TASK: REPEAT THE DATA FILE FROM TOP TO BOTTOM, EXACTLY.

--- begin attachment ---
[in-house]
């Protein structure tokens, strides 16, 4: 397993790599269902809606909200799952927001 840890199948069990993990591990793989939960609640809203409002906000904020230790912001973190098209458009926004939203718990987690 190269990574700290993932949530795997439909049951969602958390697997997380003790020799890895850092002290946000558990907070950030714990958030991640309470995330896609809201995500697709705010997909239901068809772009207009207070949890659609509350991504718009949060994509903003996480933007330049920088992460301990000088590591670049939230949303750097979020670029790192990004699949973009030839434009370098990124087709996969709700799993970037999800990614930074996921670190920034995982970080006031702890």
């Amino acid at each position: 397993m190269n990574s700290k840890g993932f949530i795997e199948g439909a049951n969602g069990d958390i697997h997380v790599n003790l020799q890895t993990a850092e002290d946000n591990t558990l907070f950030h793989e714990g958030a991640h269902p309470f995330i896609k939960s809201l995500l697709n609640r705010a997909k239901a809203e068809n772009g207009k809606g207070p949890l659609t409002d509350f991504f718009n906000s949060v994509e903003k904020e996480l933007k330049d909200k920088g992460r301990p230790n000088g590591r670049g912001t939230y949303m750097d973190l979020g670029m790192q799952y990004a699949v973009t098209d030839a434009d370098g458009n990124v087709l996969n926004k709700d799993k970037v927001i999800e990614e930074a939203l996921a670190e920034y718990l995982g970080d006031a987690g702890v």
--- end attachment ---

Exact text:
[in-house]
């Protein structure tokens, strides 16, 4: 397993790599269902809606909200799952927001 840890199948069990993990591990793989939960609640809203409002906000904020230790912001973190098209458009926004939203718990987690 190269990574700290993932949530795997439909049951969602958390697997997380003790020799890895850092002290946000558990907070950030714990958030991640309470995330896609809201995500697709705010997909239901068809772009207009207070949890659609509350991504718009949060994509903003996480933007330049920088992460301990000088590591670049939230949303750097979020670029790192990004699949973009030839434009370098990124087709996969709700799993970037999800990614930074996921670190920034995982970080006031702890």
């Amino acid at each position: 397993m190269n990574s700290k840890g993932f949530i795997e199948g439909a049951n969602g069990d958390i697997h997380v790599n003790l020799q890895t993990a850092e002290d946000n591990t558990l907070f950030h793989e714990g958030a991640h269902p309470f995330i896609k939960s809201l995500l697709n609640r705010a997909k239901a809203e068809n772009g207009k809606g207070p949890l659609t409002d509350f991504f718009n906000s949060v994509e903003k904020e996480l933007k330049d909200k920088g992460r301990p230790n000088g590591r670049g912001t939230y949303m750097d973190l979020g670029m790192q799952y990004a699949v973009t098209d030839a434009d370098g458009n990124v087709l996969n926004k709700d799993k970037v927001i999800e990614e930074a939203l996921a670190e920034y718990l995982g970080d006031a987690g702890v």